They don’t deserve to own my beautiful car.
None of them seemed right and the ones who did, didn’t work out — the middle-aged car aficionado who wanted an MG for his teenage son took it on a test drive and rejected it without explanation. The woman online in Canada who couldn’t justify the shipping expense backed out. The high school teacher who needed a daily driver in Fresno where the car would overheat on him every day.
A Brit from New York came and saw the car. He would have been perfect aside from wanting to put a Miata engine under the hood. But he dropped out because he had his heart set on an earlier model. I was just about to sell the car to a 30-year-old computer programmer but then another buyer swooped in from Long Beach.
He knew MGs. In fact, he owned the exact same model in the same color as mine. In fact, he had restored that exact model and showed me pictures.
It was my car — as I had always dreamed it would be. Fully restored and in mint condition. My heart began to race. This was the guy. This was the buyer. He described to me how he would cover the car with three layers of tarp and canvas to shield it from the sun. He praised how it had the original seatbelts and windshield. He loved the car the way it was. He loved the car because I hadn’t had the money to replace things.
He stopped by again and we agreed on a price — $3,500. My heart raced a little more. Was I actually doing this? Giving away my dream, my connection to high school, to happier days? I thought of my mother and how she had begged me to sell the car, to let go, to stop dragging it around. I thought of my future and how I hadn’t made the money I thought I would and how if I wanted to keep living as an artist, I might never. I thought of the fact that I was 36 and had never had a life savings because of this car. It was time to let go. And the grief process began.
The night before he came to buy the car I had a mini-meltdown. I sobbed at my failure to fulfill my dream, to afford the luxury of keeping something simply because it gave me pleasure. I cried at the injustice of losing my mother and then having to give up something else I loved for financial reasons. But most of all I cried because it was the end of an era.
The new owner was supposed to pick up the car from me at work during my lunch break but I changed it to before work because I wasn’t sure I could emotionally hold it together after saying goodbye to it. He completely understood and told me this was no goodbye. That I would have visitation rights. That someday if he decided to sell the car he would offer to sell it back to me first. I really had picked the perfect buyer.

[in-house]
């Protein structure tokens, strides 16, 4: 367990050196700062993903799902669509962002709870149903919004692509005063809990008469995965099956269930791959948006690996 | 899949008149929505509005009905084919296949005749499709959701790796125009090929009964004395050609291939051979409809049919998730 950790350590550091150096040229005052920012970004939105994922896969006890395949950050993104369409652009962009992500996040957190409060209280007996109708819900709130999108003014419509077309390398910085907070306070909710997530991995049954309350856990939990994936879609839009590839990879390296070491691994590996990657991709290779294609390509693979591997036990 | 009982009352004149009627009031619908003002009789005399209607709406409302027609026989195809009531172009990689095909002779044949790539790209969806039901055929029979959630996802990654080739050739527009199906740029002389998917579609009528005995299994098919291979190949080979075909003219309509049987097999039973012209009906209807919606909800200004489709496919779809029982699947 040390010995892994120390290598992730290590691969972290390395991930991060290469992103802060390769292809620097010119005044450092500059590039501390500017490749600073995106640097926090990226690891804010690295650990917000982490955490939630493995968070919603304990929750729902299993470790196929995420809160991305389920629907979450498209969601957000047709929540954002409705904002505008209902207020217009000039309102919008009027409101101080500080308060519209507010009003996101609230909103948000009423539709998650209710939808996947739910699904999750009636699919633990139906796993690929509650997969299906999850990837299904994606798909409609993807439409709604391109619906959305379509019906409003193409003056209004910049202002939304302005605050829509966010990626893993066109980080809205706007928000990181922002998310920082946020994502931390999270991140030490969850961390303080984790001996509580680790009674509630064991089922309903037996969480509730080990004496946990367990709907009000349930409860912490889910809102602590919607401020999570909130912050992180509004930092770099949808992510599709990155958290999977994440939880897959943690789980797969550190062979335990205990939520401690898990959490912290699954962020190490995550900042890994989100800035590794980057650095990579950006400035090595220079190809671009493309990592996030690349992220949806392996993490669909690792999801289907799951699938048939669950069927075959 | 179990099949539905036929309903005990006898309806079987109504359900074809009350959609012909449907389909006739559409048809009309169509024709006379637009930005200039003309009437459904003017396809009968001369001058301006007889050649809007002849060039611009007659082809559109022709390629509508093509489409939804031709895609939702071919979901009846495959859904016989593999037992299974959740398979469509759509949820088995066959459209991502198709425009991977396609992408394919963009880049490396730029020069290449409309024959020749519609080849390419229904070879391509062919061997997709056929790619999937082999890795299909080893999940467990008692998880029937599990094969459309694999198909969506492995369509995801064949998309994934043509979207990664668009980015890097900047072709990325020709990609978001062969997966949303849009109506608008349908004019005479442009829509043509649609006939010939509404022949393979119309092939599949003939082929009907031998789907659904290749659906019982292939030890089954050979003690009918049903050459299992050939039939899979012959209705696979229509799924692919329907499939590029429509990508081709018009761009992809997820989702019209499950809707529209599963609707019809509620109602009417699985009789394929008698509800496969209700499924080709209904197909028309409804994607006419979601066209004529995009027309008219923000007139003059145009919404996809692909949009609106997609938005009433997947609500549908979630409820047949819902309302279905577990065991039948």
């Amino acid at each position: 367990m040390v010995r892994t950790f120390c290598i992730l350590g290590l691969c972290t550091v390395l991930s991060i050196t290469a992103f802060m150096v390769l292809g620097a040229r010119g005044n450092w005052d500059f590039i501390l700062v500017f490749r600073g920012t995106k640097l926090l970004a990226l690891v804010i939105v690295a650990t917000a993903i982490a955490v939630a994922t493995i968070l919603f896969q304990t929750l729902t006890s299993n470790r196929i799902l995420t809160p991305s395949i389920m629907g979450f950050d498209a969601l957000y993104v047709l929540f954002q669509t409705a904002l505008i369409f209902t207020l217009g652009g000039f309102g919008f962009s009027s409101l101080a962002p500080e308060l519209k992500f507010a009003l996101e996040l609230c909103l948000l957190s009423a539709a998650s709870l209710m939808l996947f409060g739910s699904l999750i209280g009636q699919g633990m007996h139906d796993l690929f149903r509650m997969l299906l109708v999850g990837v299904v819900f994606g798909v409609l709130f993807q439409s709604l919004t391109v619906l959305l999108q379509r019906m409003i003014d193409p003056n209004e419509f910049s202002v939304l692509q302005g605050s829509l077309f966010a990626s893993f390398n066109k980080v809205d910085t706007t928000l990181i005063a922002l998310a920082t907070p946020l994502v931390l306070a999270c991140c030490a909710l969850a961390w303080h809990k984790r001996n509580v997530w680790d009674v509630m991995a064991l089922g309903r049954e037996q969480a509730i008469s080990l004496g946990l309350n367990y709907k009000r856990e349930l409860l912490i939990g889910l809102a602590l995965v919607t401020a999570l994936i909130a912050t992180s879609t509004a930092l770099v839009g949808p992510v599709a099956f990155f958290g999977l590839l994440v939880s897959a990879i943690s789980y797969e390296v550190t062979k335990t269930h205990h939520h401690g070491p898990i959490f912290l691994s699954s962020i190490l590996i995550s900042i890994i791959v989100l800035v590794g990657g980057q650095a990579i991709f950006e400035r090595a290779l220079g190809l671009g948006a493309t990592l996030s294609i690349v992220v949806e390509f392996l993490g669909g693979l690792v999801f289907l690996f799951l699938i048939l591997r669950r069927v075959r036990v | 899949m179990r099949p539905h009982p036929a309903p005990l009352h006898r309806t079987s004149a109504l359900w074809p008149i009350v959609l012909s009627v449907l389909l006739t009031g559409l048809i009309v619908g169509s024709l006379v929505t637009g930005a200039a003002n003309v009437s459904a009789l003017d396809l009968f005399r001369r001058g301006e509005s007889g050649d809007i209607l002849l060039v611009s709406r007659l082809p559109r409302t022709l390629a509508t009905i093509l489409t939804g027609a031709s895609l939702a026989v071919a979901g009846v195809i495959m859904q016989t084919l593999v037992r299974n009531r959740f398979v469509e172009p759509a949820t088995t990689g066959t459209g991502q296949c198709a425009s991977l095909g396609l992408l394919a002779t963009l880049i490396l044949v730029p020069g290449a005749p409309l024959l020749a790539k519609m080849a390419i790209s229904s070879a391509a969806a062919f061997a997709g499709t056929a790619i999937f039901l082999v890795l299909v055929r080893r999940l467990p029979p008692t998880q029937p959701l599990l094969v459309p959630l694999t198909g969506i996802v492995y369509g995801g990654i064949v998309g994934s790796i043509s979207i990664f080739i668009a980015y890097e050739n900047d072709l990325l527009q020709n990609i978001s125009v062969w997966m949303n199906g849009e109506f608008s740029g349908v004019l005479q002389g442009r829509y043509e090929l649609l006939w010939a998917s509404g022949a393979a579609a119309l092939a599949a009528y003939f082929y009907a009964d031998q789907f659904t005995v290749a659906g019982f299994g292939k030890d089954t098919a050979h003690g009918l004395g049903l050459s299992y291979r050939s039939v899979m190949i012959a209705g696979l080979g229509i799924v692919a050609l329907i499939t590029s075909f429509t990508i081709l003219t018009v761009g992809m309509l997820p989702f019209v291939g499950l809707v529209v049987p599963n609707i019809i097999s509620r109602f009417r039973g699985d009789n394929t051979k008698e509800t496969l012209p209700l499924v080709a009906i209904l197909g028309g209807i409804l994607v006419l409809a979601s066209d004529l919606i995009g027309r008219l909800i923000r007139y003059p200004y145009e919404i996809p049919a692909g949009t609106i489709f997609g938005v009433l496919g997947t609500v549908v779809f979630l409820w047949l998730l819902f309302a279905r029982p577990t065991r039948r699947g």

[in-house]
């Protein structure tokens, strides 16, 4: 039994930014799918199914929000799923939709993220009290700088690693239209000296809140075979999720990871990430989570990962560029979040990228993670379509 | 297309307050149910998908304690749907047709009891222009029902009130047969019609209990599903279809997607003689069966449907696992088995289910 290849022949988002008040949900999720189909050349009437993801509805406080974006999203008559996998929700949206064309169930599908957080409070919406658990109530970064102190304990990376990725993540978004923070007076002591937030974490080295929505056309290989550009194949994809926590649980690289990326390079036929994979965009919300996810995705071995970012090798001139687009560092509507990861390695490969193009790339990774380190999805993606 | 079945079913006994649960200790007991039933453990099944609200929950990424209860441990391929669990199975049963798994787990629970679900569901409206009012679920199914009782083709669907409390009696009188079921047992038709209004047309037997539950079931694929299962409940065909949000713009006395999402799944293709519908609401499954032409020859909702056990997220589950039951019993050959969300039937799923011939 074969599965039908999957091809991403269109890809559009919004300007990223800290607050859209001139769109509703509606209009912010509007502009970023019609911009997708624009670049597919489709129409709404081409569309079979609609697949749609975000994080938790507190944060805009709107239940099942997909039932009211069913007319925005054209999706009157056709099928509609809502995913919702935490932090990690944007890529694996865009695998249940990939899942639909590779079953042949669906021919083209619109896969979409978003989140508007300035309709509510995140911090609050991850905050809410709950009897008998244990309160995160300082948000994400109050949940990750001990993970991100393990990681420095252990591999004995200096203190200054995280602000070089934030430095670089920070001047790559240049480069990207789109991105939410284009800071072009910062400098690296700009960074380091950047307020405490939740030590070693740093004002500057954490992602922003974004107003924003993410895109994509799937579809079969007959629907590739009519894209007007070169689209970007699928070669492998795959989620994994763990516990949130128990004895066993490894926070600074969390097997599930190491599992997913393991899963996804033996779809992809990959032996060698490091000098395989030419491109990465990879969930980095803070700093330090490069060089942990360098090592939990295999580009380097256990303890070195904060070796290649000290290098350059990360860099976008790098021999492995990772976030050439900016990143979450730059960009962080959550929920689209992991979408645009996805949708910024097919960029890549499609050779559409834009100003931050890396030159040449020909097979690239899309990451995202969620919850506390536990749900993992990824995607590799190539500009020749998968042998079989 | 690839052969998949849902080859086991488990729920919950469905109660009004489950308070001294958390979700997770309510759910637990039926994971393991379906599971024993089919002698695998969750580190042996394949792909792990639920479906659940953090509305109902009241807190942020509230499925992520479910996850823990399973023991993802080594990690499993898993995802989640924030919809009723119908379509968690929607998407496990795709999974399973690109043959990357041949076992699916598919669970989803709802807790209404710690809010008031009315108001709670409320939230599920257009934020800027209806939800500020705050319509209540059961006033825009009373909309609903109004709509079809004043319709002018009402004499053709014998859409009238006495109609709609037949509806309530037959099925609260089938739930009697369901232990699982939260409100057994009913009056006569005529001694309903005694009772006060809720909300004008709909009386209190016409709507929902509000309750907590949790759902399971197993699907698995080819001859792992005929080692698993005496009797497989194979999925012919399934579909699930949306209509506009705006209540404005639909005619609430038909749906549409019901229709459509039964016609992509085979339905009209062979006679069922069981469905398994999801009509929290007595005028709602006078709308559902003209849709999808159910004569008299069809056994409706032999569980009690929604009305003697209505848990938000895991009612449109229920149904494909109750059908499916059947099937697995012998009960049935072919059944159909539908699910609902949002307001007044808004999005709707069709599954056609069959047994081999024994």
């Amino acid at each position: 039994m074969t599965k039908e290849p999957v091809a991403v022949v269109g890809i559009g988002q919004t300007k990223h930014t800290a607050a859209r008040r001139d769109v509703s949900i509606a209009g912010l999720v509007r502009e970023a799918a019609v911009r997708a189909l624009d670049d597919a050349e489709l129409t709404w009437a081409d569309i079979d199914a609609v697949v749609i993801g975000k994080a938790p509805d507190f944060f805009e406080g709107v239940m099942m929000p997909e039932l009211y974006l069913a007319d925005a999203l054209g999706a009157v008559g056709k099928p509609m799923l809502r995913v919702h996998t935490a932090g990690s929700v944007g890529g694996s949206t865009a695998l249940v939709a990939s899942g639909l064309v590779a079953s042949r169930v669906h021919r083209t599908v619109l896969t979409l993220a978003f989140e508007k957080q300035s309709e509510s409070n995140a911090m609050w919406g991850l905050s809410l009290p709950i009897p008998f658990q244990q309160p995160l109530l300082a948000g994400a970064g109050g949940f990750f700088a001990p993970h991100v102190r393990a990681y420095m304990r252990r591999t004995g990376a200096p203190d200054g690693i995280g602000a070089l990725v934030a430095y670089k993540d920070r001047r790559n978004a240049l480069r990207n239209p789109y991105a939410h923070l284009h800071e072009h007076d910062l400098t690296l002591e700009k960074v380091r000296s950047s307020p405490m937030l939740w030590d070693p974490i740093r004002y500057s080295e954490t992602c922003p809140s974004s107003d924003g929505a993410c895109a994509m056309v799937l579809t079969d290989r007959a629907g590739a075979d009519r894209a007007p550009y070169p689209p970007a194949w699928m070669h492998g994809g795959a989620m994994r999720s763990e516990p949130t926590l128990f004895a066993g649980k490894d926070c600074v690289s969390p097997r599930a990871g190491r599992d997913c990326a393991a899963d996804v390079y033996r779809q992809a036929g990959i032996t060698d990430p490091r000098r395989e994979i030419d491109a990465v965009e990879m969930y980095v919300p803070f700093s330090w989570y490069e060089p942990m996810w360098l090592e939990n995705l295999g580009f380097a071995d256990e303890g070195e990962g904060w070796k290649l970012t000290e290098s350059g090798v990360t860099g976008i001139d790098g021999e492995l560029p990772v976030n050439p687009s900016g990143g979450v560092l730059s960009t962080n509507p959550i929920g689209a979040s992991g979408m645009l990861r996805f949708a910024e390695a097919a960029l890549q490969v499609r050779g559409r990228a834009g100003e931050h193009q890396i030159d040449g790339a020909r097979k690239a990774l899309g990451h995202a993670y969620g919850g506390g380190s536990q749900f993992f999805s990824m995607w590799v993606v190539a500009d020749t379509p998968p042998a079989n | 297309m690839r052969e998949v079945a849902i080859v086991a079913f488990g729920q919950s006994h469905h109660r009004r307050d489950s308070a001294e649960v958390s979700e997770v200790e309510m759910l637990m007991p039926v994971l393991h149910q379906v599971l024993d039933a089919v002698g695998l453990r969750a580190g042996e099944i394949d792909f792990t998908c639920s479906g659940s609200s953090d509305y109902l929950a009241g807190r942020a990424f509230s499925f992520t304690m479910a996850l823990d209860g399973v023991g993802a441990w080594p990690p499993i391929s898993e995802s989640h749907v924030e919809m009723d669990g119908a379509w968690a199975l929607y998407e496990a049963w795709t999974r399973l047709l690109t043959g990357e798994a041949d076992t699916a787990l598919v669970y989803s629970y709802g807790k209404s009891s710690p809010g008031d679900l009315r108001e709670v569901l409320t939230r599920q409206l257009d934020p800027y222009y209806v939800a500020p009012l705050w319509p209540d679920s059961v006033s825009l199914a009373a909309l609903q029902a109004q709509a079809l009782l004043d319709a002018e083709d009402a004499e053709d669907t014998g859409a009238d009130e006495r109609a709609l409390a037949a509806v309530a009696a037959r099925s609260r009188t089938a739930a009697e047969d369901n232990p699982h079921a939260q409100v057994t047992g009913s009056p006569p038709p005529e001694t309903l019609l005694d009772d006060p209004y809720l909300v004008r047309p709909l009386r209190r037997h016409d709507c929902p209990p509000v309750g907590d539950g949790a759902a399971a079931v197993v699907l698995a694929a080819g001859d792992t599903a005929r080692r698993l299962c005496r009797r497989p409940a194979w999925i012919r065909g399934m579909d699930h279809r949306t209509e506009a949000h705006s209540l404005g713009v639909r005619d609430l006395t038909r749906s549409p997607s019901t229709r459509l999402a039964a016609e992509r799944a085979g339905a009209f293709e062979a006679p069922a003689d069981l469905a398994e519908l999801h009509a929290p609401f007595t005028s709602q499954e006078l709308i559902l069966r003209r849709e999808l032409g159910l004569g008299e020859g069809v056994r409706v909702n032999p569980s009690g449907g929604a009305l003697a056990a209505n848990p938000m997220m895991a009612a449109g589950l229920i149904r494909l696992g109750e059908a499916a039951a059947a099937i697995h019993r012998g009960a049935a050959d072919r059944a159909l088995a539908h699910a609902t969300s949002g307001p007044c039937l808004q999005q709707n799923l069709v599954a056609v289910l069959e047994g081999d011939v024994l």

The morning arrived. I went out to the car and warmed it up for him. I revved the engine for the last time. Then I removed the University of Oregon license plate frame from the front of the car with a screwdriver and took my maroon college graduation tassel from the glove compartment. And then the tears came. I raced inside with that raw, hollow feeling you get from an unwanted goodbye. Like the day my pet rat died or when my out-of-state grandparents flew home after a long visit when I was in elementary school. The feeling of something being torn away…
In the middle of crying about the car for the fifth time in 24 hours I suddenly realized after all of those years of memories — of driving it with high school friends, on rainy streets in Oregon during college, of being broken down all over L.A. — I had not one photo of myself with the car. The sole image I had was of me and my sister standing next to it in 1995, and that photo was blurry.
I raced outside, wiped my tears and forced a smile onto my face and took this picture…
I was sad the only shot I would have would be inside my carport next to the dumpster but it would have to do. I was too busy living my life in the car to document my life with the car, and this was something I was proud of. (My ownership pre-dated digital cameras and selfies.)
Fifteen minutes later, the buyer showed up and came inside. He gave me a miniature model of our exact MG in the red damask color and said he knew this was hard for me but that the car would be in good hands. I thanked him. We kept it brief. I handed him the keys. I waited until I heard him rev the engine and drive away to go to work.
A few days later he sent me an email explaining how much he was enjoying the car — waxing the floor panels and removing the engine to see what work it needed. He loved working on it so much that he threw his back out repairing it and had to take a break. And there our correspondence took a rest. I came home from work and parked my Honda Fit in the parking spot it had been missing for over a year. One part of my life had become easier. This loss, unlike all of the others, felt right.